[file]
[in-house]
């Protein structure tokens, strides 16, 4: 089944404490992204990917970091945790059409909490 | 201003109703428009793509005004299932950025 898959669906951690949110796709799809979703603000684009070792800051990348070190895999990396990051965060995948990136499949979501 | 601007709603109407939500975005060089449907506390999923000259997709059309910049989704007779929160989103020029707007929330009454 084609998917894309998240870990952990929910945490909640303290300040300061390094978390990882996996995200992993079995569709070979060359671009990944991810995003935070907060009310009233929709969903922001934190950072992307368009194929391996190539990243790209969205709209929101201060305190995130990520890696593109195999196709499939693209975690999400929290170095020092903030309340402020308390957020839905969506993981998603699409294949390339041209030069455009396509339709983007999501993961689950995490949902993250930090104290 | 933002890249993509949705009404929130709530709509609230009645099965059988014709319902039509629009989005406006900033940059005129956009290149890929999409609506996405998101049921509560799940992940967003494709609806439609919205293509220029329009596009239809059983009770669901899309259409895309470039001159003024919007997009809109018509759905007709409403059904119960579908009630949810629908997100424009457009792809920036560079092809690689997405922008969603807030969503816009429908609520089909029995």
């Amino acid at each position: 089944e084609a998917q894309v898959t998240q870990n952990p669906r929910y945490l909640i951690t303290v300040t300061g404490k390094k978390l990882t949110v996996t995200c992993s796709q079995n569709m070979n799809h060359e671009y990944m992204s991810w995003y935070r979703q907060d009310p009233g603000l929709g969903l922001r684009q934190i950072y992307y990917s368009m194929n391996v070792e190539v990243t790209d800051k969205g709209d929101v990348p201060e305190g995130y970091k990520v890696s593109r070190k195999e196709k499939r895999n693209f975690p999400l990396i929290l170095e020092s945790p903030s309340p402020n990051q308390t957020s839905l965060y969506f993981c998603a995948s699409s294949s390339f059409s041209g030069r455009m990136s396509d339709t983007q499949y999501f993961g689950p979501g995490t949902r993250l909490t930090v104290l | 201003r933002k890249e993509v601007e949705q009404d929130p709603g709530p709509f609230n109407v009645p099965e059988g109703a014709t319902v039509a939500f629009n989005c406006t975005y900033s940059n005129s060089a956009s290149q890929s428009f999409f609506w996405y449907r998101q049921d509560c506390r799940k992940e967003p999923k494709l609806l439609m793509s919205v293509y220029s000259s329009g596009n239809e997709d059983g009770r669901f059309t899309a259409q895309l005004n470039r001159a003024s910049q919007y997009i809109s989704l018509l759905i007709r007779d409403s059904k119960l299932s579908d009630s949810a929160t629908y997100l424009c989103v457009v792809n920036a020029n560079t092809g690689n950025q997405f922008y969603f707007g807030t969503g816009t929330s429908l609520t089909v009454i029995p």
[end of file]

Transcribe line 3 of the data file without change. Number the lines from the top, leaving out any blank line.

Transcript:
């Amino acid at each position: 089944e084609a998917q894309v898959t998240q870990n952990p669906r929910y945490l909640i951690t303290v300040t300061g404490k390094k978390l990882t949110v996996t995200c992993s796709q079995n569709m070979n799809h060359e671009y990944m992204s991810w995003y935070r979703q907060d009310p009233g603000l929709g969903l922001r684009q934190i950072y992307y990917s368009m194929n391996v070792e190539v990243t790209d800051k969205g709209d929101v990348p201060e305190g995130y970091k990520v890696s593109r070190k195999e196709k499939r895999n693209f975690p999400l990396i929290l170095e020092s945790p903030s309340p402020n990051q308390t957020s839905l965060y969506f993981c998603a995948s699409s294949s390339f059409s041209g030069r455009m990136s396509d339709t983007q499949y999501f993961g689950p979501g995490t949902r993250l909490t930090v104290l | 201003r933002k890249e993509v601007e949705q009404d929130p709603g709530p709509f609230n109407v009645p099965e059988g109703a014709t319902v039509a939500f629009n989005c406006t975005y900033s940059n005129s060089a956009s290149q890929s428009f999409f609506w996405y449907r998101q049921d509560c506390r799940k992940e967003p999923k494709l609806l439609m793509s919205v293509y220029s000259s329009g596009n239809e997709d059983g009770r669901f059309t899309a259409q895309l005004n470039r001159a003024s910049q919007y997009i809109s989704l018509l759905i007709r007779d409403s059904k119960l299932s579908d009630s949810a929160t629908y997100l424009c989103v457009v792809n920036a020029n560079t092809g690689n950025q997405f922008y969603f707007g807030t969503g816009t929330s429908l609520t089909v009454i029995p």